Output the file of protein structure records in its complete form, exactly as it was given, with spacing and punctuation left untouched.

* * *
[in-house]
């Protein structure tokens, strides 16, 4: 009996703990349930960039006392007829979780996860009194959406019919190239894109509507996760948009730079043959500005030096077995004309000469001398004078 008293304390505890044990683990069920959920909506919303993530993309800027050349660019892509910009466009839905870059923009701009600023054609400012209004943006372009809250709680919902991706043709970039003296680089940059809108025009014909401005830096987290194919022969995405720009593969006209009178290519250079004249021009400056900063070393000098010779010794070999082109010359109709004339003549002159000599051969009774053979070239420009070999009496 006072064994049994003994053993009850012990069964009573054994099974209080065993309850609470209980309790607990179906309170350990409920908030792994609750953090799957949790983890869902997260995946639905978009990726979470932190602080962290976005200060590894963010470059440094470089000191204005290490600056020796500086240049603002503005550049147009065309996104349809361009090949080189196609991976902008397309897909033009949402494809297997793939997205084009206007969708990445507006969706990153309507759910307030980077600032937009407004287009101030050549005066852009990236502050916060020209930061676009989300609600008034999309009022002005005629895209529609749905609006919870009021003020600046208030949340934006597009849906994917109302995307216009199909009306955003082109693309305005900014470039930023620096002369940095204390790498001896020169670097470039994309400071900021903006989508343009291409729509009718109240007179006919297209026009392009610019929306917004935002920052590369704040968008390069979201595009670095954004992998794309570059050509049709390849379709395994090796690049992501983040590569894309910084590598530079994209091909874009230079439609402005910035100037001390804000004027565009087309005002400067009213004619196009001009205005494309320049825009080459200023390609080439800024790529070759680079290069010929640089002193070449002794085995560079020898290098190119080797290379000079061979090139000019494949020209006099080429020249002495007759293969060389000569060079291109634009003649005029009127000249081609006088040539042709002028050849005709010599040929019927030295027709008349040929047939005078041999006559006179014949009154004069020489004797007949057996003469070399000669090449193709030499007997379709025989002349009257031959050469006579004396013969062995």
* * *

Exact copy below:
[in-house]
């Protein structure tokens, strides 16, 4: 009996703990349930960039006392007829979780996860009194959406019919190239894109509507996760948009730079043959500005030096077995004309000469001398004078 008293304390505890044990683990069920959920909506919303993530993309800027050349660019892509910009466009839905870059923009701009600023054609400012209004943006372009809250709680919902991706043709970039003296680089940059809108025009014909401005830096987290194919022969995405720009593969006209009178290519250079004249021009400056900063070393000098010779010794070999082109010359109709004339003549002159000599051969009774053979070239420009070999009496 006072064994049994003994053993009850012990069964009573054994099974209080065993309850609470209980309790607990179906309170350990409920908030792994609750953090799957949790983890869902997260995946639905978009990726979470932190602080962290976005200060590894963010470059440094470089000191204005290490600056020796500086240049603002503005550049147009065309996104349809361009090949080189196609991976902008397309897909033009949402494809297997793939997205084009206007969708990445507006969706990153309507759910307030980077600032937009407004287009101030050549005066852009990236502050916060020209930061676009989300609600008034999309009022002005005629895209529609749905609006919870009021003020600046208030949340934006597009849906994917109302995307216009199909009306955003082109693309305005900014470039930023620096002369940095204390790498001896020169670097470039994309400071900021903006989508343009291409729509009718109240007179006919297209026009392009610019929306917004935002920052590369704040968008390069979201595009670095954004992998794309570059050509049709390849379709395994090796690049992501983040590569894309910084590598530079994209091909874009230079439609402005910035100037001390804000004027565009087309005002400067009213004619196009001009205005494309320049825009080459200023390609080439800024790529070759680079290069010929640089002193070449002794085995560079020898290098190119080797290379000079061979090139000019494949020209006099080429020249002495007759293969060389000569060079291109634009003649005029009127000249081609006088040539042709002028050849005709010599040929019927030295027709008349040929047939005078041999006559006179014949009154004069020489004797007949057996003469070399000669090449193709030499007997379709025989002349009257031959050469006579004396013969062995």